All Disability. All The Time.

How do you describe your daily activities for SSDI?

On Behalf of | Apr 16, 2024 | Social Security Disability |

A Social Security Disability Insurance (SSDI) hearing is your one chance to make your case for benefits directly before an Administrative Law Judge (ALJ) who has the power to approve your claim – so you need to walk into that hearing prepared.

While ALJs are free to ask any kind of question they think is relevant, you can almost guarantee that you’ll be asked about your “activities of daily living,” or ADLs. This is one of the fundamental ways that ALJs (and medical professionals) assess how much someone’s disabilities affect them.

What are ADLs? How do you give the ALJ a clear picture?

These are the basic tasks that most people can handle on their own when they live independently. They include things like your ability to bathe and dress yourself, cook a meal and feed yourself, do your own shopping, handle household chores, care for your pets and manage basic social interactions. 

You want to describe the limitations caused by your condition to the ALJ with absolute clarity. Here are some tips that can help:

  • Be specific: Don’t say, “I can’t cook.” Instead, say things like, “I rely on pre-made food or cereal because I cannot stand long enough to prepare ingredients and cook a meal. My back pain requires me to sit and rest after only five or ten minutes.”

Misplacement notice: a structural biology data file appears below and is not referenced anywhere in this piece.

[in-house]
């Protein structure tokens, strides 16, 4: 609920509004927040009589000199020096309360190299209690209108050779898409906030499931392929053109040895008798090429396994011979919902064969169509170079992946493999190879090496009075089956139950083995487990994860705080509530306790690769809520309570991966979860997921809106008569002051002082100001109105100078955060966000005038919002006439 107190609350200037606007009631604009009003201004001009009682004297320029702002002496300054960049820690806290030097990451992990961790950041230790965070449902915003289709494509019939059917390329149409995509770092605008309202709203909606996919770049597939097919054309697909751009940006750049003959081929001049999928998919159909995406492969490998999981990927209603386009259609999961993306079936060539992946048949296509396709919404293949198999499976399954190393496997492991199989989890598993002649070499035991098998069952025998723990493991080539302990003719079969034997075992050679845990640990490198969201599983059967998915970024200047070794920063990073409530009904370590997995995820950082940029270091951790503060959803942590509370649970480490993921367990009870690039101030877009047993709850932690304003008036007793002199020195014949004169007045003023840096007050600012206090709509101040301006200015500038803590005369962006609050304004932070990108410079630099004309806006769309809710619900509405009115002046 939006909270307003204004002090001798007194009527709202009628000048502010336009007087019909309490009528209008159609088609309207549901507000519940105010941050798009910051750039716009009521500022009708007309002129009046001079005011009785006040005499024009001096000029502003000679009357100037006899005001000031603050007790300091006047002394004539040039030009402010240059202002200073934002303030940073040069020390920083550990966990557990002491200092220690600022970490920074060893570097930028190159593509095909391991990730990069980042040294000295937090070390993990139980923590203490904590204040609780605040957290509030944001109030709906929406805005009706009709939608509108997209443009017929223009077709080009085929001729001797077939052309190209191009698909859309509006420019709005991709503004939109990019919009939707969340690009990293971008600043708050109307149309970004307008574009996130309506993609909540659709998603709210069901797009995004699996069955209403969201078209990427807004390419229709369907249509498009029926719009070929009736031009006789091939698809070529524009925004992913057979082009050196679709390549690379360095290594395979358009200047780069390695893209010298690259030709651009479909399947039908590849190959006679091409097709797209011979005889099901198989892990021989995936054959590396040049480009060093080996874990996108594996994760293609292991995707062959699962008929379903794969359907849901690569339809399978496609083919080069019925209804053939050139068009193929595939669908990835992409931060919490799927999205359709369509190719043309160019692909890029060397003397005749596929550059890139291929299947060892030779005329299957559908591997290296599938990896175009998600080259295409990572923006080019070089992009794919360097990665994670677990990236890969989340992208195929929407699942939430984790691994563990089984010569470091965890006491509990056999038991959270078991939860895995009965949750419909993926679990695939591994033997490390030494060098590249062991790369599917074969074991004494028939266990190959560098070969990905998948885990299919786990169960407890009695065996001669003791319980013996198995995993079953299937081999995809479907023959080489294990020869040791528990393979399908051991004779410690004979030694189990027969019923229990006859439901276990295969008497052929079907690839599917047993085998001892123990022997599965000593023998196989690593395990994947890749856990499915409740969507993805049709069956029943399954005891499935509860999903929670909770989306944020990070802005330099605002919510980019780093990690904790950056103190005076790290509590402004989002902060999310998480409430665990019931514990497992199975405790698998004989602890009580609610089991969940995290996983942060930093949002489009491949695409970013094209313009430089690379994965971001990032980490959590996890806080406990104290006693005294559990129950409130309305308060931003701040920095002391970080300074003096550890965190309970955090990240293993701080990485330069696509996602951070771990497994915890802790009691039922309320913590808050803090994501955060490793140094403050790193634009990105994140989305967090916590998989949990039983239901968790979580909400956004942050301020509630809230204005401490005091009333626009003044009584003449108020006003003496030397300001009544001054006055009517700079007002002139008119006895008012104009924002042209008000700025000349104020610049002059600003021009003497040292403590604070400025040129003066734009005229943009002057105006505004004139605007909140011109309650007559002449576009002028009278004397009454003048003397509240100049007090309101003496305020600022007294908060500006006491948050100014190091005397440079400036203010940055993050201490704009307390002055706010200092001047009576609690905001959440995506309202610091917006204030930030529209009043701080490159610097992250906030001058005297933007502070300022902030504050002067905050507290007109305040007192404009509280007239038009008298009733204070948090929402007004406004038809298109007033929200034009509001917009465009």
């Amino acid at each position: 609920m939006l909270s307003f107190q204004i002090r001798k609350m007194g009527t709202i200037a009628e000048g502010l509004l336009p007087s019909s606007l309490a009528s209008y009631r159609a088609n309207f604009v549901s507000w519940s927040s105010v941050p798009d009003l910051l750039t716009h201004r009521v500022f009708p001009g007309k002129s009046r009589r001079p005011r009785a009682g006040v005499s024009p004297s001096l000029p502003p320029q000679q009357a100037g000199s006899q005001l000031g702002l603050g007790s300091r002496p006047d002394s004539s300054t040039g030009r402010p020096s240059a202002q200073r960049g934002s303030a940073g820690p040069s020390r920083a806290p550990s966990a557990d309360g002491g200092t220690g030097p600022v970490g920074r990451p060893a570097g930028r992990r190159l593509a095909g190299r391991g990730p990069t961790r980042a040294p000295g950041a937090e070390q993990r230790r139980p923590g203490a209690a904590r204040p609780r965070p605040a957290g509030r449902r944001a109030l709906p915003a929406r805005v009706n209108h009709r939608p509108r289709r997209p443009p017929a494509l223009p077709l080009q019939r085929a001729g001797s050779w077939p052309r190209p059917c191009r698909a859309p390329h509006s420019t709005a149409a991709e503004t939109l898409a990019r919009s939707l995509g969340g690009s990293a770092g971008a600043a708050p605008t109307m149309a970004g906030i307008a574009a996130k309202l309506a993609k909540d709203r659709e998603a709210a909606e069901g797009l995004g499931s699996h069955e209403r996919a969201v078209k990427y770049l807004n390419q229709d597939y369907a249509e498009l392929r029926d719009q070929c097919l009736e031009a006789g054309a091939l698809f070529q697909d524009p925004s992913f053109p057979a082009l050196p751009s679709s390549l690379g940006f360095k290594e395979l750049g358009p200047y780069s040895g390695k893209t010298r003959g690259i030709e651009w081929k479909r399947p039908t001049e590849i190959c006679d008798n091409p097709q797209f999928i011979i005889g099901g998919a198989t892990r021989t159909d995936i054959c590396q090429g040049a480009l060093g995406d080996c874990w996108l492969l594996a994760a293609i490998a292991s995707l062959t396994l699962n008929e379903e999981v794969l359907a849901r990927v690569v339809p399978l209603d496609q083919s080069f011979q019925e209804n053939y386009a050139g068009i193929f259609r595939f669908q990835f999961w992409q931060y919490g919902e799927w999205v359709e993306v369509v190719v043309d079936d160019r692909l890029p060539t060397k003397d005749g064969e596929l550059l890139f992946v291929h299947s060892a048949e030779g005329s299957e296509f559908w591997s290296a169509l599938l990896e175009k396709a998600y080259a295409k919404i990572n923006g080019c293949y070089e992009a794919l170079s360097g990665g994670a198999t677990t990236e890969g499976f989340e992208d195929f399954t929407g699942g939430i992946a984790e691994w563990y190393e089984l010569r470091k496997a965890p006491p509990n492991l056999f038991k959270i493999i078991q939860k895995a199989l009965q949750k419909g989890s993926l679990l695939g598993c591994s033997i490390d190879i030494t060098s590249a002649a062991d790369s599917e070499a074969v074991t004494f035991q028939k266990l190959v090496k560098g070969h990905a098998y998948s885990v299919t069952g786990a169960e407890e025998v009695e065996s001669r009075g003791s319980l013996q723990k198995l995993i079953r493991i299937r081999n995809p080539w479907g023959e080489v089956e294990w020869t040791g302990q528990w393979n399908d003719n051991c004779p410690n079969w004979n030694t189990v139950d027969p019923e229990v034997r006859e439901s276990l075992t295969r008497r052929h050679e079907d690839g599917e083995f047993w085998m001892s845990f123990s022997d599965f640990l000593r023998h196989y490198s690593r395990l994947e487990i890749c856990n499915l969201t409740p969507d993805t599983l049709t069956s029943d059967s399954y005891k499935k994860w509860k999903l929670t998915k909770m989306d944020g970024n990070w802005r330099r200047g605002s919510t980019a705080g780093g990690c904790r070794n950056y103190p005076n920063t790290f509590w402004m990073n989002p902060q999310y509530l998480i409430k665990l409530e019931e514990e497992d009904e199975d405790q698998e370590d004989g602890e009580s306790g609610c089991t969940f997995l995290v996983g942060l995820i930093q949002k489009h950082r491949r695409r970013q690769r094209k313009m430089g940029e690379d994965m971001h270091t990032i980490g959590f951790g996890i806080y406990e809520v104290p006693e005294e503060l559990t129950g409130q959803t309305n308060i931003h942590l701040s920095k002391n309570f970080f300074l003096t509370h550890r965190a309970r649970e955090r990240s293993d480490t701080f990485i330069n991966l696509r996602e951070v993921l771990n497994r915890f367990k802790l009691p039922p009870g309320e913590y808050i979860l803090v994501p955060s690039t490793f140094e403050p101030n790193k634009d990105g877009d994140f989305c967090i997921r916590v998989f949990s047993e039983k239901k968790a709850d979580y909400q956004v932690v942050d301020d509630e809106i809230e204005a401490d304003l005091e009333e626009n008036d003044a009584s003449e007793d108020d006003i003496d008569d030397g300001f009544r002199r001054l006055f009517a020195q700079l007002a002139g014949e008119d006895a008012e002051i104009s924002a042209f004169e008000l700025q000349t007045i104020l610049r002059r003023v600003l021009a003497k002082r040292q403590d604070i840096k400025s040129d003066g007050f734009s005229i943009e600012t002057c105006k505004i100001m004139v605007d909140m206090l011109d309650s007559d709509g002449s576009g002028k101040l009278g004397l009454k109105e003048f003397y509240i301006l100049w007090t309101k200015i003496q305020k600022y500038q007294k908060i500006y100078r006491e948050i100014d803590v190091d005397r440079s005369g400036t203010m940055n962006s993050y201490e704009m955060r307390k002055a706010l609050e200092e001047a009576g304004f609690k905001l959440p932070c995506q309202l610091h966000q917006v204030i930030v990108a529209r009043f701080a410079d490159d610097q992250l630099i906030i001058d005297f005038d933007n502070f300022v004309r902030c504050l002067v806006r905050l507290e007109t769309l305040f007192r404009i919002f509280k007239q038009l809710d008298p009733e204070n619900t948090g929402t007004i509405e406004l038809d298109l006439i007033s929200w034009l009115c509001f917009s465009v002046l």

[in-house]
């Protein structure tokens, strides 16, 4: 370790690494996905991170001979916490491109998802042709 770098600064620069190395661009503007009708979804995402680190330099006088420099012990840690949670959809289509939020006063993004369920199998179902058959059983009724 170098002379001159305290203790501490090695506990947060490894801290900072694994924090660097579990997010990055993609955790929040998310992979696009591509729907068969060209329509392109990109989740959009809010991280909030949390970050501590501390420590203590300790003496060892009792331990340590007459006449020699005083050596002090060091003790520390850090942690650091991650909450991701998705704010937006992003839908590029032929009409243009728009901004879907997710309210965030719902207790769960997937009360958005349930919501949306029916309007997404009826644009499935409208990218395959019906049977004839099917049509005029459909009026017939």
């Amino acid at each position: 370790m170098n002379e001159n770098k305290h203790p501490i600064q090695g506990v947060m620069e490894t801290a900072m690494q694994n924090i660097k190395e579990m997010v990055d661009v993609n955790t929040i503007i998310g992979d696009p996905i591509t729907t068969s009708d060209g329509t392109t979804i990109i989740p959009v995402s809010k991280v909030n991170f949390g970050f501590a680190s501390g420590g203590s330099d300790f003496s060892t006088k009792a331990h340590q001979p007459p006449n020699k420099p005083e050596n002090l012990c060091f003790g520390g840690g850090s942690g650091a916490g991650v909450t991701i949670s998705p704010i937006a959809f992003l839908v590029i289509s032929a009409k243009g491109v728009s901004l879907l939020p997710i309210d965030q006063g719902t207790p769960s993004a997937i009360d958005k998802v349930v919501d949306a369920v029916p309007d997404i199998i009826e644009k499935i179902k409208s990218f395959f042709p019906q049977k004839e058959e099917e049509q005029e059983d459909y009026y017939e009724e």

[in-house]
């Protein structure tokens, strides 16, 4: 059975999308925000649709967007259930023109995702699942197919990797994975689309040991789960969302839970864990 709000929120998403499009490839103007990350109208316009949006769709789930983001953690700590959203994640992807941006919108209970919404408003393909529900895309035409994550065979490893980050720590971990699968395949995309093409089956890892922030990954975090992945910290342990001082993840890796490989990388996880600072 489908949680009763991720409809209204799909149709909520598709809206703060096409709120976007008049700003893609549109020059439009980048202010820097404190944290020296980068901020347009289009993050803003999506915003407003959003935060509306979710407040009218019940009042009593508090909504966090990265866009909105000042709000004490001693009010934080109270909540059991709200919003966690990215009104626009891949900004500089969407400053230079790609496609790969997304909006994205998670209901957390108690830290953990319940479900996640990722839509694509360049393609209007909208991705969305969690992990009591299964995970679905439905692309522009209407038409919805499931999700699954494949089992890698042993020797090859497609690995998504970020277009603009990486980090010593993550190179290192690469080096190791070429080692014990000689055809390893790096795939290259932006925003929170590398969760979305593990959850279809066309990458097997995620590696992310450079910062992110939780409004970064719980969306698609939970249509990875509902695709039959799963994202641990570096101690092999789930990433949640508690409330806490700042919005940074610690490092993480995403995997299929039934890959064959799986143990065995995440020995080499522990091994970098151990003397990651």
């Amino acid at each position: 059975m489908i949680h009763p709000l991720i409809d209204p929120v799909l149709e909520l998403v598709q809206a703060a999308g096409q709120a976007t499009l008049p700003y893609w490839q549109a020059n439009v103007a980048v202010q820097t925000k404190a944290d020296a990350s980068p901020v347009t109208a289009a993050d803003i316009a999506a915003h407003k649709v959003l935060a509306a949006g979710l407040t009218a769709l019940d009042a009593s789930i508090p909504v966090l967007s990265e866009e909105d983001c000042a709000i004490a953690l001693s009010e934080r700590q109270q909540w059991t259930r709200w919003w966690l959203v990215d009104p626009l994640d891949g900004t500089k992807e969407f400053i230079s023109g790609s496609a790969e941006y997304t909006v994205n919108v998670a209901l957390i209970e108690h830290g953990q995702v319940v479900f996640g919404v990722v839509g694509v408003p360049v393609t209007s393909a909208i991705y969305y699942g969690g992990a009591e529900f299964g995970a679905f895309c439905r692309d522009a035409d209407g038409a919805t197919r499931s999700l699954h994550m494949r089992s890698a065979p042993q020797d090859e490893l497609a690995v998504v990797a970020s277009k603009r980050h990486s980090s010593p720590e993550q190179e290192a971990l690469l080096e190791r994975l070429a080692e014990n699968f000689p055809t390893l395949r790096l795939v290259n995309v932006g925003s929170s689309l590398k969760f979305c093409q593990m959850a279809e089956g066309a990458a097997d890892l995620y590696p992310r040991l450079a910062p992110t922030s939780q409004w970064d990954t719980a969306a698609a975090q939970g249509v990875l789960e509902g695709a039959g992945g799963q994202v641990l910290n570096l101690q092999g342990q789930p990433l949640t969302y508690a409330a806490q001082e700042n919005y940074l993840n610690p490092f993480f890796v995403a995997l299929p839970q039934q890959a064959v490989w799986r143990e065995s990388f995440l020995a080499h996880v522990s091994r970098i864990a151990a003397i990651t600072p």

• Compare the past to the present: Illustrate how your life has changed since you became disabled. For example, you might say something like, “I used to be very active and involved in my community and church, and I went to a lot of places with friends. Now, the pain makes it impossible for me to sit through a service or go on a trip. I go weeks without leaving home except for doctor’s visits.”
  • Mention the assistance you receive: If you rely on others to help you with various ADLs, make sure the judge knows it. For example, you may explain that you rely on your daughter to clean the house for you and do your shopping and your son to drive you to appointments because you can no longer manage those things yourself.

If you’re approaching an SSDI hearing, it’s wise not to go through the process alone. Professional guidance can make it easier to anticipate the ALJ’s questions and navigate the entire SSDI claims process.